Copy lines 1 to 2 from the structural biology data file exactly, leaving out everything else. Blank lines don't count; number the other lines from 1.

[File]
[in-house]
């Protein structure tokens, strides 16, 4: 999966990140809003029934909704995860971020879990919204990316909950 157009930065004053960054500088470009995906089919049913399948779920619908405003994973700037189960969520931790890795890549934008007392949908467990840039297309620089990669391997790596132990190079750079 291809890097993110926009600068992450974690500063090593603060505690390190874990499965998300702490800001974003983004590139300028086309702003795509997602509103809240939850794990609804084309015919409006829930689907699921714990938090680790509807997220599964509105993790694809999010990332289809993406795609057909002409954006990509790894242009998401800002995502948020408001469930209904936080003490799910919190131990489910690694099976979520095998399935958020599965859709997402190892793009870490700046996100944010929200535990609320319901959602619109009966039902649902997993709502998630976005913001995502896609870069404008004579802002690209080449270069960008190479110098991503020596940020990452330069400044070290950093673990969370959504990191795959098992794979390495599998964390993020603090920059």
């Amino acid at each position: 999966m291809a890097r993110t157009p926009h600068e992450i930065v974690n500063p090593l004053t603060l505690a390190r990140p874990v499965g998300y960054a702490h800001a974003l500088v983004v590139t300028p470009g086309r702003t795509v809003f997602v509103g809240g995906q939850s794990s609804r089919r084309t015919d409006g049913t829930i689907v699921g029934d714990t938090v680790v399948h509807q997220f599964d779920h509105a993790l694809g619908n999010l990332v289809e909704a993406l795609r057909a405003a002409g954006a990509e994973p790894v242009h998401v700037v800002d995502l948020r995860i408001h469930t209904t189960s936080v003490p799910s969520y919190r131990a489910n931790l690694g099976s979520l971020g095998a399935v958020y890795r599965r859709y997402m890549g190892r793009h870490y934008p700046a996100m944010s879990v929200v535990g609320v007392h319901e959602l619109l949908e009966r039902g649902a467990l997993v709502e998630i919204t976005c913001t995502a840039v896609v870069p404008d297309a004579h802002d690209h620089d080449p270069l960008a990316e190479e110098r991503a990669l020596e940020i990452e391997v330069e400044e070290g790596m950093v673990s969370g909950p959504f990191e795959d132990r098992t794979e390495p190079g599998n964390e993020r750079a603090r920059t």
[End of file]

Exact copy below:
[in-house]
């Protein structure tokens, strides 16, 4: 999966990140809003029934909704995860971020879990919204990316909950 157009930065004053960054500088470009995906089919049913399948779920619908405003994973700037189960969520931790890795890549934008007392949908467990840039297309620089990669391997790596132990190079750079 291809890097993110926009600068992450974690500063090593603060505690390190874990499965998300702490800001974003983004590139300028086309702003795509997602509103809240939850794990609804084309015919409006829930689907699921714990938090680790509807997220599964509105993790694809999010990332289809993406795609057909002409954006990509790894242009998401800002995502948020408001469930209904936080003490799910919190131990489910690694099976979520095998399935958020599965859709997402190892793009870490700046996100944010929200535990609320319901959602619109009966039902649902997993709502998630976005913001995502896609870069404008004579802002690209080449270069960008190479110098991503020596940020990452330069400044070290950093673990969370959504990191795959098992794979390495599998964390993020603090920059």